After the bombings and shootings in Paris in November of 2015, people everywhere took action to support France in their time of distress. The #PrayforParis movement, as well as Facebook and Snapchat filters, were embraced by the masses. The terrorist attacks were highly publicized and the world expressed love and encouragement for the historic city.
This past week, there were similar attacks on Istanbul and Ankara, Turkey. At least 23 were confirmed dead and over 400 were injured in the attacks. The police have identified the bomber as a member of the Islamic State of Iraq and the Levant (ISIL), and confirmed it was an act of terrorism.
Hannah Tardie, class of 2017, is studying abroad in Istanbul this semester, along with Zaynab Tawil ’17. Tardie offered a firsthand account of the situation. She explained that there are two conflicts in Turkey right now, one domestic and one international. The bombing in Ankara was part of the domestic dispute, whereas the ISIL attack on Istanbul was part of the international conflict.
Tardie stated, “a place I considered to be home is no longer safe, and it’s sad to see pictures/videos on the Internet of the crowded streets I love now empty and barren, or full of police officers.” She went on to explain that her classes have been cancelled, her parents are encouraging her to transfer programs, and many of her classmates have been personally affected by the conflict, as students and teachers have died in these attacks. “It is just really heartbreaking and really sad, but I feel really valued by the community here.” Tardie plans on staying in Istanbul and seeing out the rest of her semester.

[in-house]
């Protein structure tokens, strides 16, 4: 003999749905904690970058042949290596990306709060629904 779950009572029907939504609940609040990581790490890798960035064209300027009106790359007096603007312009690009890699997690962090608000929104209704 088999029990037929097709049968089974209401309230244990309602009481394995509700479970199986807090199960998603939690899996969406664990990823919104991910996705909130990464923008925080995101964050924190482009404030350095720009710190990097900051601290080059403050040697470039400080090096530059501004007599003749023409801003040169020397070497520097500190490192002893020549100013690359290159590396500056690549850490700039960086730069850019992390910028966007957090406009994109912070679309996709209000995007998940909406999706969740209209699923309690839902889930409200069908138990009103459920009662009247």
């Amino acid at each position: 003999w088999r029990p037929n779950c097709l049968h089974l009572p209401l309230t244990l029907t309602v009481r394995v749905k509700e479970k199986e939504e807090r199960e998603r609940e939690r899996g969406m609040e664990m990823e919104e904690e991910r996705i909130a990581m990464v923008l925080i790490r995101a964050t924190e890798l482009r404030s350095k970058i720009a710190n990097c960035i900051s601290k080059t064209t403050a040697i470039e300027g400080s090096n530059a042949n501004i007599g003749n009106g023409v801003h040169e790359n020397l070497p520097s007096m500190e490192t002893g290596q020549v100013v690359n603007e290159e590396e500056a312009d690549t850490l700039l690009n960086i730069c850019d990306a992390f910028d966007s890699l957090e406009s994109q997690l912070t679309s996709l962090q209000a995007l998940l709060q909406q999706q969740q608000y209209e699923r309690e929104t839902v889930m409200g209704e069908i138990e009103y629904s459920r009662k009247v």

But why aren’t we seeing the same reaction that we did to the Paris bombings? Why is there no “#SaveTurkey” or notifications on Facebook for your friends who are safe in Turkey?
It can be argued that the situation in Paris was on a larger scale, or in a larger city with greater name recognition. However, what does this say about how we value certain lives over others?
The value of life encompasses questions including abortion, the death penalty, LGBTQ+ rights and women’s issues, creating overarching themes in our political discourse. On the Bates campus in particular, we have seen support for #BlackLivesMatter and many other movements that are prominent in today’s society. Some conflicting dialogue has been thrown around claiming “all lives matter,” but how can we claim to place equal value on each life without invalidating the struggles of many?
Since this country’s inception, there have been numerous discrepancies between the values of races and genders. The women’s rights movement has called on this problem to gain the right to vote, the right to choose, and most recently to close the wage gap. In terms of race, there is the mass incarceration of blacks for crimes for which whites would not suffer as harsh a punishment.
The stark contrast of the support for Paris compared to that for Turkey is a simple and clear example of the way America reacts to certain horrors over others. The answer to these problems has not become clear, and in fact becomes more complicated with every situation that arises. Maybe creating an open and peaceful dialogue on the topics could alleviate many of the tensions, especially on campus. And to Batesies in Turkey, come home safely. We love you.